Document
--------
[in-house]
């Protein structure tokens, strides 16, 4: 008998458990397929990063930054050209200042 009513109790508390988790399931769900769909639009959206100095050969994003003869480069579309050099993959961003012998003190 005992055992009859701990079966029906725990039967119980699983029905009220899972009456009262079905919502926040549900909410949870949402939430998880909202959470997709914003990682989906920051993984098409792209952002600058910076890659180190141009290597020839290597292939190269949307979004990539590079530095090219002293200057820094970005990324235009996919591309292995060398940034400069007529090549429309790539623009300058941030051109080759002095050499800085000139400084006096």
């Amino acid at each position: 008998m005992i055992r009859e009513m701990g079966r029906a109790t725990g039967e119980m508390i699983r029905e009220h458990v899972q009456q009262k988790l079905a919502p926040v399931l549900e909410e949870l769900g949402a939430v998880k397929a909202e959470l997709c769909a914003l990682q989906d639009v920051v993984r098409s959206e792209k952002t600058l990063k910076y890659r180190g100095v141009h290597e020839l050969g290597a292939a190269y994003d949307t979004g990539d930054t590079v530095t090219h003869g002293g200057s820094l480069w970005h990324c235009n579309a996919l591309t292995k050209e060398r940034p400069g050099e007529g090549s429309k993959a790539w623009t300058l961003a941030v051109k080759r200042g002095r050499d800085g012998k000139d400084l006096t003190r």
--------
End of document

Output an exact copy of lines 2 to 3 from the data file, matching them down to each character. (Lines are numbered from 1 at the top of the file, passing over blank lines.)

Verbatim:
């Protein structure tokens, strides 16, 4: 008998458990397929990063930054050209200042 009513109790508390988790399931769900769909639009959206100095050969994003003869480069579309050099993959961003012998003190 005992055992009859701990079966029906725990039967119980699983029905009220899972009456009262079905919502926040549900909410949870949402939430998880909202959470997709914003990682989906920051993984098409792209952002600058910076890659180190141009290597020839290597292939190269949307979004990539590079530095090219002293200057820094970005990324235009996919591309292995060398940034400069007529090549429309790539623009300058941030051109080759002095050499800085000139400084006096």
């Amino acid at each position: 008998m005992i055992r009859e009513m701990g079966r029906a109790t725990g039967e119980m508390i699983r029905e009220h458990v899972q009456q009262k988790l079905a919502p926040v399931l549900e909410e949870l769900g949402a939430v998880k397929a909202e959470l997709c769909a914003l990682q989906d639009v920051v993984r098409s959206e792209k952002t600058l990063k910076y890659r180190g100095v141009h290597e020839l050969g290597a292939a190269y994003d949307t979004g990539d930054t590079v530095t090219h003869g002293g200057s820094l480069w970005h990324c235009n579309a996919l591309t292995k050209e060398r940034p400069g050099e007529g090549s429309k993959a790539w623009t300058l961003a941030v051109k080759r200042g002095r050499d800085g012998k000139d400084l006096t003190r």